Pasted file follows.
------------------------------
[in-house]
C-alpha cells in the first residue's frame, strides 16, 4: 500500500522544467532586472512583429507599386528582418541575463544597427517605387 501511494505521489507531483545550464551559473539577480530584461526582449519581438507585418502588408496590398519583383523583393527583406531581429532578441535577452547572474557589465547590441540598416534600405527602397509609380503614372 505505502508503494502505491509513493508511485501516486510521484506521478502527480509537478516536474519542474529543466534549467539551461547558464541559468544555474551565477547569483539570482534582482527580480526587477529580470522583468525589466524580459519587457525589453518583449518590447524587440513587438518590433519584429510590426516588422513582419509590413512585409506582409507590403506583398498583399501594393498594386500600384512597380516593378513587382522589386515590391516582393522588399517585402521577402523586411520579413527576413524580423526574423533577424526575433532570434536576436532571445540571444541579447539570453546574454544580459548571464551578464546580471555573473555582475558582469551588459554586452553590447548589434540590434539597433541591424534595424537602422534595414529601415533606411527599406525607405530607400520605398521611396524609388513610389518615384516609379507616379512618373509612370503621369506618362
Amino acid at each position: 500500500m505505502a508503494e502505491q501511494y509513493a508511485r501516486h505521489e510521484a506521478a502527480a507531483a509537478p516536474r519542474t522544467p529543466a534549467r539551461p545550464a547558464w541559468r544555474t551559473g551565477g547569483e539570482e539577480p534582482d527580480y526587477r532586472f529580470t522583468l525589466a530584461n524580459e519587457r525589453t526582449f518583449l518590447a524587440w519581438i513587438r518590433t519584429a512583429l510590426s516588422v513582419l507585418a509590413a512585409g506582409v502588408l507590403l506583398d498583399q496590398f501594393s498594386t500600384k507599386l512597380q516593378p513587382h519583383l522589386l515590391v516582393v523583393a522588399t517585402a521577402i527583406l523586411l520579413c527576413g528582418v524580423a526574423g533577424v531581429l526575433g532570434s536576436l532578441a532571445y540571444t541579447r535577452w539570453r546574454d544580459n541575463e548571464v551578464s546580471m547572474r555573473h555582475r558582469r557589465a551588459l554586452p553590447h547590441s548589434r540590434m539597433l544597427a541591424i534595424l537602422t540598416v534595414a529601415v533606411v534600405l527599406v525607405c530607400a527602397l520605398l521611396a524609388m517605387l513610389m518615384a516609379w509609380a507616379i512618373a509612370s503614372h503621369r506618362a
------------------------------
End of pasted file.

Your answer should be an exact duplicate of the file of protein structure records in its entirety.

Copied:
[in-house]
C-alpha cells in the first residue's frame, strides 16, 4: 500500500522544467532586472512583429507599386528582418541575463544597427517605387 501511494505521489507531483545550464551559473539577480530584461526582449519581438507585418502588408496590398519583383523583393527583406531581429532578441535577452547572474557589465547590441540598416534600405527602397509609380503614372 505505502508503494502505491509513493508511485501516486510521484506521478502527480509537478516536474519542474529543466534549467539551461547558464541559468544555474551565477547569483539570482534582482527580480526587477529580470522583468525589466524580459519587457525589453518583449518590447524587440513587438518590433519584429510590426516588422513582419509590413512585409506582409507590403506583398498583399501594393498594386500600384512597380516593378513587382522589386515590391516582393522588399517585402521577402523586411520579413527576413524580423526574423533577424526575433532570434536576436532571445540571444541579447539570453546574454544580459548571464551578464546580471555573473555582475558582469551588459554586452553590447548589434540590434539597433541591424534595424537602422534595414529601415533606411527599406525607405530607400520605398521611396524609388513610389518615384516609379507616379512618373509612370503621369506618362
Amino acid at each position: 500500500m505505502a508503494e502505491q501511494y509513493a508511485r501516486h505521489e510521484a506521478a502527480a507531483a509537478p516536474r519542474t522544467p529543466a534549467r539551461p545550464a547558464w541559468r544555474t551559473g551565477g547569483e539570482e539577480p534582482d527580480y526587477r532586472f529580470t522583468l525589466a530584461n524580459e519587457r525589453t526582449f518583449l518590447a524587440w519581438i513587438r518590433t519584429a512583429l510590426s516588422v513582419l507585418a509590413a512585409g506582409v502588408l507590403l506583398d498583399q496590398f501594393s498594386t500600384k507599386l512597380q516593378p513587382h519583383l522589386l515590391v516582393v523583393a522588399t517585402a521577402i527583406l523586411l520579413c527576413g528582418v524580423a526574423g533577424v531581429l526575433g532570434s536576436l532578441a532571445y540571444t541579447r535577452w539570453r546574454d544580459n541575463e548571464v551578464s546580471m547572474r555573473h555582475r558582469r557589465a551588459l554586452p553590447h547590441s548589434r540590434m539597433l544597427a541591424i534595424l537602422t540598416v534595414a529601415v533606411v534600405l527599406v525607405c530607400a527602397l520605398l521611396a524609388m517605387l513610389m518615384a516609379w509609380a507616379i512618373a509612370s503614372h503621369r506618362a